Total Eclipse of the Network
On Monday, August 21, people across the U.S. witnessed a rare phenomenon – a total solar eclipse. At AT&T Labs, we’re always monitoring network traffic, and this year’s eclipse gave us an opportunity to look at our network data in a way we never have before.
Nanocubes Visual: View of southeastern U.S. shows a 2.5x spike in SMS activity during the 24-hour period of eclipse path of totality versus previous Monday. In all heatmaps, pixels are colored according to which time period had a larger number of records: orange for the previous Monday and blue for the Monday of the eclipse. Darker regions indicate larger numbers of records.
Nanocubes Visual: Close-up view of southeastern U.S., specifically regions outside of the eclipse path that show more SMS activity during the 24-hour period of eclipse path of totality (blue) versus the previous Monday (orange).
The images displayed are from our data visualization tool, Nanocubes. We developed Nanocubes at AT&T Labs to understand the massively large data points we analyze every day. And the software is available as open source for anyone to build upon and apply to other diverse datasets.
We took a closer look at the number of text messages and phone calls that crossed our network during the time of the eclipse. It helped us draw key insights that show us how our customers are sharing historical moments with friends and family.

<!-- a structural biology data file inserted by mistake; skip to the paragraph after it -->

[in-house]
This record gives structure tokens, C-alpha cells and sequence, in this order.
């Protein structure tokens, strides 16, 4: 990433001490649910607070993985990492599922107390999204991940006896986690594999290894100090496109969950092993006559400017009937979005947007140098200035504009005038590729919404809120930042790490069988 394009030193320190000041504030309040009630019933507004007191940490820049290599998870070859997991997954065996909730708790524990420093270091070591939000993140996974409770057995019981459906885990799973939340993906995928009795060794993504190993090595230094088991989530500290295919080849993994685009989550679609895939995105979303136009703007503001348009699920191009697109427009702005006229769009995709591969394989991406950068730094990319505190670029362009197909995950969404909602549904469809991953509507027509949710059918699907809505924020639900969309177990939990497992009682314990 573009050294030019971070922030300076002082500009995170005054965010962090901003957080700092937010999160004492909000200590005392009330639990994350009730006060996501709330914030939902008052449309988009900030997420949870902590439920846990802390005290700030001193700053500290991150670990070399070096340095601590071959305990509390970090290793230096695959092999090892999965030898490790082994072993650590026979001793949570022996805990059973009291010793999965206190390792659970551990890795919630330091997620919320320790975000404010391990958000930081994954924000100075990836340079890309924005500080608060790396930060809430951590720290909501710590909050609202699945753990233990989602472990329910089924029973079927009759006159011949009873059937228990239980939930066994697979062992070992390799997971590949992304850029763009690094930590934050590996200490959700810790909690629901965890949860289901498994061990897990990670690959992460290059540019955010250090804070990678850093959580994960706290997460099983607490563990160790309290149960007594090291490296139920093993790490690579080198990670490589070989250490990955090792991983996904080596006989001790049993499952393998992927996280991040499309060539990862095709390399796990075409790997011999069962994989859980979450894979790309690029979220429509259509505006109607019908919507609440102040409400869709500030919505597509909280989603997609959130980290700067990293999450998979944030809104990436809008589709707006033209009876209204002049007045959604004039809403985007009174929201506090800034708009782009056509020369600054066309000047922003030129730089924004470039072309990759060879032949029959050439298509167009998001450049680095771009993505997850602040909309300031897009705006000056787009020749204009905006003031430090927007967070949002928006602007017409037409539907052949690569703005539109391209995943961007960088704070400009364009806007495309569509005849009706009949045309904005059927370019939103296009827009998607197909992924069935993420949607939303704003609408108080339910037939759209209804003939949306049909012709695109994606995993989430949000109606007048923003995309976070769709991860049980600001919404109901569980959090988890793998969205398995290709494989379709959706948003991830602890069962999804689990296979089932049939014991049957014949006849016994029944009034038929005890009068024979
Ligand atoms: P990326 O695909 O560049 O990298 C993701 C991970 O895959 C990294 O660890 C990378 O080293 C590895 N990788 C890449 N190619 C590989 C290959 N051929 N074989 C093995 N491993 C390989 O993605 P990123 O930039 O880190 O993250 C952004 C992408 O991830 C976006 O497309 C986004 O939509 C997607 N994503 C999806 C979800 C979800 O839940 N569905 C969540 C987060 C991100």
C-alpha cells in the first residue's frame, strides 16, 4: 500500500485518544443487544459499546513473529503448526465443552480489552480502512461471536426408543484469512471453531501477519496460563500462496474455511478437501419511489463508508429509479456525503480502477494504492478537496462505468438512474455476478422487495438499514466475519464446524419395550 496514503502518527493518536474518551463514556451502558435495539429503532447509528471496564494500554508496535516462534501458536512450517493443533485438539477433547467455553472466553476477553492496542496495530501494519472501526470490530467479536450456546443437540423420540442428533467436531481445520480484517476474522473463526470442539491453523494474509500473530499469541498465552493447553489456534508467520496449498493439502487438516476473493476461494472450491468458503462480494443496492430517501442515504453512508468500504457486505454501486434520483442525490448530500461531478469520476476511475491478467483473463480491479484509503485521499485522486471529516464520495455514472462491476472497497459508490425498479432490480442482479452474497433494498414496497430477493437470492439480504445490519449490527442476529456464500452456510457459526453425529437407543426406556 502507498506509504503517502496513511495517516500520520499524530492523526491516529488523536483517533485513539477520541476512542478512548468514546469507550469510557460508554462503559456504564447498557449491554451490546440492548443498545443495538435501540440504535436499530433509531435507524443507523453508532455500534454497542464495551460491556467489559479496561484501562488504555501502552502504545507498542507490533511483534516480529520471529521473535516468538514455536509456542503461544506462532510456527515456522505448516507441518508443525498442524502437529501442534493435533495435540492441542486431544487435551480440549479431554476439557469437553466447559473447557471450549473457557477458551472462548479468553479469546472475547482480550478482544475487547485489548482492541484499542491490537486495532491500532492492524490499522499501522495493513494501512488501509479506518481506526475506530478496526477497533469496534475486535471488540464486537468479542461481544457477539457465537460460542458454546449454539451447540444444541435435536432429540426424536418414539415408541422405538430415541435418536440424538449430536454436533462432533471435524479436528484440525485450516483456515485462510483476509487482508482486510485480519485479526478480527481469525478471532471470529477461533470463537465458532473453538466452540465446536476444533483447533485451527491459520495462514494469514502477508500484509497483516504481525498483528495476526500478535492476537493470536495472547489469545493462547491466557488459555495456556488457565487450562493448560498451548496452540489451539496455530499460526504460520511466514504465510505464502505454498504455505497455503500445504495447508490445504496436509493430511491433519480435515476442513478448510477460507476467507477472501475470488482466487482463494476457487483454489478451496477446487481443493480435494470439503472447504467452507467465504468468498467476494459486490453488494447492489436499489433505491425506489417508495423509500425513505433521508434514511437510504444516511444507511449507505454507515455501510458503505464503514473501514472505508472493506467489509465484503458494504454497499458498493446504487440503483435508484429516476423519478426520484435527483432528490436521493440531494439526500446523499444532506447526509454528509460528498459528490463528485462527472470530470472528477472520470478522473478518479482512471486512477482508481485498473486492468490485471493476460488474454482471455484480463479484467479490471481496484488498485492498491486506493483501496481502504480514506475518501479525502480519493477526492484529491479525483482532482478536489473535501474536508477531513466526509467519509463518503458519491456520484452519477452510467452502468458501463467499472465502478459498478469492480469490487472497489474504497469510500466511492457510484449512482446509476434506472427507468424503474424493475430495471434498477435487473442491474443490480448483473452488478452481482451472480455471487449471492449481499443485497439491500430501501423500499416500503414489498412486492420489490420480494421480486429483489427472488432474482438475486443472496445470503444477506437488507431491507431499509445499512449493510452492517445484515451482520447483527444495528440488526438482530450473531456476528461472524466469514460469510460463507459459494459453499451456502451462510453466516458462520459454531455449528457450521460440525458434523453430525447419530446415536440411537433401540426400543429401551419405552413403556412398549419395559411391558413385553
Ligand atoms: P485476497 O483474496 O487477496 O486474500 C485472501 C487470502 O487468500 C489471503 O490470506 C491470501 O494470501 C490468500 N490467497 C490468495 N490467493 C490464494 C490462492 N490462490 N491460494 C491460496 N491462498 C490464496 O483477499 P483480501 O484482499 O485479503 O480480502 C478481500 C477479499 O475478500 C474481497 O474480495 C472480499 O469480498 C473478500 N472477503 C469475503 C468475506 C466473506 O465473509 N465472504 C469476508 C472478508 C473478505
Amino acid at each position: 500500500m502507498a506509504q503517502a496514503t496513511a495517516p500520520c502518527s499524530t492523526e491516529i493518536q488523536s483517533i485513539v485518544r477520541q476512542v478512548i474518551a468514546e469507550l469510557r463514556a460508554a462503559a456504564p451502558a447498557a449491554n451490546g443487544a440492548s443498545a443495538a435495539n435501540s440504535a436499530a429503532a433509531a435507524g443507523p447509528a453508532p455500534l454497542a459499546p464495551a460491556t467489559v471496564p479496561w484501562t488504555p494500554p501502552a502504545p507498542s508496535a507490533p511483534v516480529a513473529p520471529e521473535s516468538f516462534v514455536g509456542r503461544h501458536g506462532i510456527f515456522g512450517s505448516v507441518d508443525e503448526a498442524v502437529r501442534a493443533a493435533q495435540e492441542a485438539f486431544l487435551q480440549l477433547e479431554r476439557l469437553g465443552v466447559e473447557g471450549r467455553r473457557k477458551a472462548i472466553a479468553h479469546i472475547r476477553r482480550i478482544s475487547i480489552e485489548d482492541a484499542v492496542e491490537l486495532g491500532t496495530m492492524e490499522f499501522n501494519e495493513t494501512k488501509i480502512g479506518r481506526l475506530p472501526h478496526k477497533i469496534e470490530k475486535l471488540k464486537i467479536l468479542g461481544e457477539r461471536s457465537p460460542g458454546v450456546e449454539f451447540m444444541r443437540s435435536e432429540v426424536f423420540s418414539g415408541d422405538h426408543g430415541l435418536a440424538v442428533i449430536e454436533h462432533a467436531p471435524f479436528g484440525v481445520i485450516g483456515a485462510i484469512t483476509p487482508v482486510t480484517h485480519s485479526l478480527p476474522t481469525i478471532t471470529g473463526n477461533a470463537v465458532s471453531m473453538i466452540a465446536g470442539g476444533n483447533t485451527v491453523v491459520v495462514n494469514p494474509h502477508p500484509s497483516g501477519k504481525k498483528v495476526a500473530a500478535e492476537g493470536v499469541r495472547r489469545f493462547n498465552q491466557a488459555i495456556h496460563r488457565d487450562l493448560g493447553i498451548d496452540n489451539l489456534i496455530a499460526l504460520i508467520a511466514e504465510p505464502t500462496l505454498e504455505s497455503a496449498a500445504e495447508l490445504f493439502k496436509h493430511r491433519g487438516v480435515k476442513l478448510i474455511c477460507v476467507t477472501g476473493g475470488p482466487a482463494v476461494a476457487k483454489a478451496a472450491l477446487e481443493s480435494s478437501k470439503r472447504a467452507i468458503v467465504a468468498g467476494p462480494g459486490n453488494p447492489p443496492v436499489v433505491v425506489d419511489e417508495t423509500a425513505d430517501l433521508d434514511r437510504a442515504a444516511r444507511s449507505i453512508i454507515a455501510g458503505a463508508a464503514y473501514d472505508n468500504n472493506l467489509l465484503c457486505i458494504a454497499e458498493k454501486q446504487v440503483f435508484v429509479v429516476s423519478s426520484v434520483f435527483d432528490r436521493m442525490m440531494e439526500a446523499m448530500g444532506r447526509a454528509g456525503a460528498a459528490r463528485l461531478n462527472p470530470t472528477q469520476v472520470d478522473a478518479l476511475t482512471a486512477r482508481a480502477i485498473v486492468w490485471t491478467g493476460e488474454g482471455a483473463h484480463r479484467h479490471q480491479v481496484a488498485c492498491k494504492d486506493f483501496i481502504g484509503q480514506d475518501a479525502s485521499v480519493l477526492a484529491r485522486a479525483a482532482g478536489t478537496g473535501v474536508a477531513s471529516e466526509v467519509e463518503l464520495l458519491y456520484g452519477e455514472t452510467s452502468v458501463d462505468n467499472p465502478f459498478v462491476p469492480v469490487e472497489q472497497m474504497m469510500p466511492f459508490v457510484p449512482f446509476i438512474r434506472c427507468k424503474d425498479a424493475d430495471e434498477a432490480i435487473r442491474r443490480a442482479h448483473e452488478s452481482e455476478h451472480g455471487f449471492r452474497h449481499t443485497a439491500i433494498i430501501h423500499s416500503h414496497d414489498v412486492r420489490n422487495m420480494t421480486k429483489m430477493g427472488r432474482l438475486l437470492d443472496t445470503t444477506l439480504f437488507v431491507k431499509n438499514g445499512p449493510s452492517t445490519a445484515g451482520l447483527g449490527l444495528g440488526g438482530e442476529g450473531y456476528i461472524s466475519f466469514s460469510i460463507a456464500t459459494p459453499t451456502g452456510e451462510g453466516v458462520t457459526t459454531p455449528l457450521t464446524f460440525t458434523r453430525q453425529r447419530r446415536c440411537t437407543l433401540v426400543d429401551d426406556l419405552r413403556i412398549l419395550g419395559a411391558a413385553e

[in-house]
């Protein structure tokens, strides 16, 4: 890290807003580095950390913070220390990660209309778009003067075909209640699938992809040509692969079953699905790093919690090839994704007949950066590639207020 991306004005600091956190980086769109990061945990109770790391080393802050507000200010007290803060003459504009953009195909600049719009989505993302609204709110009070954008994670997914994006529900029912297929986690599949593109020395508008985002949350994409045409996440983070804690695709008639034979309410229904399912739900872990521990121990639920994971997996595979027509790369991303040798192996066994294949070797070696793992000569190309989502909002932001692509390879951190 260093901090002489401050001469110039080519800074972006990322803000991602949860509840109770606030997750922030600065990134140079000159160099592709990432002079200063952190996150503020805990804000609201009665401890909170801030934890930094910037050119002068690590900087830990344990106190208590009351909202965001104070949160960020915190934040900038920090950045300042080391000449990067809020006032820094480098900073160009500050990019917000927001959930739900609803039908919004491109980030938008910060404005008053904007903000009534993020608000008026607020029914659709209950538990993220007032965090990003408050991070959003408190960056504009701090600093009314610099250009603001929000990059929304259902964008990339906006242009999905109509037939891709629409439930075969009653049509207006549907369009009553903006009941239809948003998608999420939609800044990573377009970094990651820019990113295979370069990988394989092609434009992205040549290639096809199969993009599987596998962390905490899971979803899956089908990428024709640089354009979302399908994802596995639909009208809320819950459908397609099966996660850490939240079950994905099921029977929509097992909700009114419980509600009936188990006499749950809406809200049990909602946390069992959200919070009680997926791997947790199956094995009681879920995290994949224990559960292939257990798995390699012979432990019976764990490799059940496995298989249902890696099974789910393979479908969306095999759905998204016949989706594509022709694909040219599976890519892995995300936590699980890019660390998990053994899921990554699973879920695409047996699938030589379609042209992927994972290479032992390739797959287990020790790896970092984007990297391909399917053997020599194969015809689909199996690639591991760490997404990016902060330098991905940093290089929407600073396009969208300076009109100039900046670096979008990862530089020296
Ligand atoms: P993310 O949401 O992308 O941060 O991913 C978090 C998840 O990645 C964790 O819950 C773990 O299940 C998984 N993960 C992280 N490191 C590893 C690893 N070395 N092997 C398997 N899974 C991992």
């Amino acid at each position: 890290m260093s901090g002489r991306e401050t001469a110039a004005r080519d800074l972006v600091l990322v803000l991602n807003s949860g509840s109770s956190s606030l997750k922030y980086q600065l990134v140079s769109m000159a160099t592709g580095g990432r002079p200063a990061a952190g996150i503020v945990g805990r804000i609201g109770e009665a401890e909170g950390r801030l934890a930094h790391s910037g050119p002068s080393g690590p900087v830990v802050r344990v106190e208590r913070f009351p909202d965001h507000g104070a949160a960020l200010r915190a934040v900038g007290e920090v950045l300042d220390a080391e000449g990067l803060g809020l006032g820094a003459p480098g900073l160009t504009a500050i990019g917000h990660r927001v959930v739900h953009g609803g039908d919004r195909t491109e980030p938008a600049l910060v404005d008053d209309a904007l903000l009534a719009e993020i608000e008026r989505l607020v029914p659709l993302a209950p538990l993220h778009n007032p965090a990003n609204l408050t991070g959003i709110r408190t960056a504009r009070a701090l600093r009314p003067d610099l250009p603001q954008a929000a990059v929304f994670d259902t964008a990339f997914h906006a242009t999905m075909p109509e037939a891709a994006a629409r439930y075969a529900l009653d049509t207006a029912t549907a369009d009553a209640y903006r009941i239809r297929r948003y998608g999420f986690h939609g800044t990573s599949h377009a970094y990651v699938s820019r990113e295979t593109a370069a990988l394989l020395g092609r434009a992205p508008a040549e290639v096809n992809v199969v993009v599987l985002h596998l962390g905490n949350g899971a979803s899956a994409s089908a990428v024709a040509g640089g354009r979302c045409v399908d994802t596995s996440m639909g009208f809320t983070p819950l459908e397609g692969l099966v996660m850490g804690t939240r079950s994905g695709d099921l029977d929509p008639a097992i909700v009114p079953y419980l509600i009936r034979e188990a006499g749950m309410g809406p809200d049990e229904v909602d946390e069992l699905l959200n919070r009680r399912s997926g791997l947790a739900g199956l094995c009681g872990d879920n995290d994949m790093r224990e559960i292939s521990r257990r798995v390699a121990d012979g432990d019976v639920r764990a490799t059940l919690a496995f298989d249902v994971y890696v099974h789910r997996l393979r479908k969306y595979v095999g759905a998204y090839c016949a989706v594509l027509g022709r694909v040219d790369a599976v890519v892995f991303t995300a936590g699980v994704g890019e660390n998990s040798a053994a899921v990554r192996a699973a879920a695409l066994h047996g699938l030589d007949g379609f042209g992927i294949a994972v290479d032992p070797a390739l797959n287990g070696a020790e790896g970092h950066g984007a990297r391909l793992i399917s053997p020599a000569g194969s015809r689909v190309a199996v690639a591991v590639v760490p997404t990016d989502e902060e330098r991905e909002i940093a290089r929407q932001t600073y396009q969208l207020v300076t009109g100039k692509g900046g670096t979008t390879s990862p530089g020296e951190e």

The network data patterns we saw across the path of totality didn’t disappoint:
- Total voice records increased by 15% for 24 hours surrounding the eclipse.
- Total data records increased by 25% for 24 hours surrounding the eclipse.
- Total SMS records increased by 40% for 24 hours surrounding the eclipse.
Even more, we saw significant increases in network usage in regions along the path of totality:
- Spikes in network traffic as much as 6x in small towns, like Madras, Oregon.
- Up to 2x in large cities, like St. Louis, Nashville, Tennessee and Lincoln, Nebraska.
- And in some cases, as much as 15x spikes around certain cell towers.
When analyzing network usage in the days leading up to the eclipse, the data shows peak travel time to have been the Saturday before the eclipse.
Nanocubes Visual: View of the spatial selection of Interstate 81 in southeastern U.S. The time series shows network traffic data increasing along the highway from Thursday to Friday and maxing out on Saturday. Sunday and Monday are less as people have already arrived within the path of totality.
We did come across some surprises. In Portland, Oregon, we noticed a decrease in network traffic data on the day of the eclipse. Why? Our hypothesis is people drove south toward Bend, Oregon to be inside the path of totality.
Nanocubes Visual: View of Portland showing the decrease in network activity during the eclipse (blue) versus the previous Monday (orange).
We look forward to using Nanocubes during the next eclipse in 2024 to see how customers share their experience – whether it’s via text message or AR and VR devices of the future. For more information on Nanocubes technology, check out nanocubes.net.
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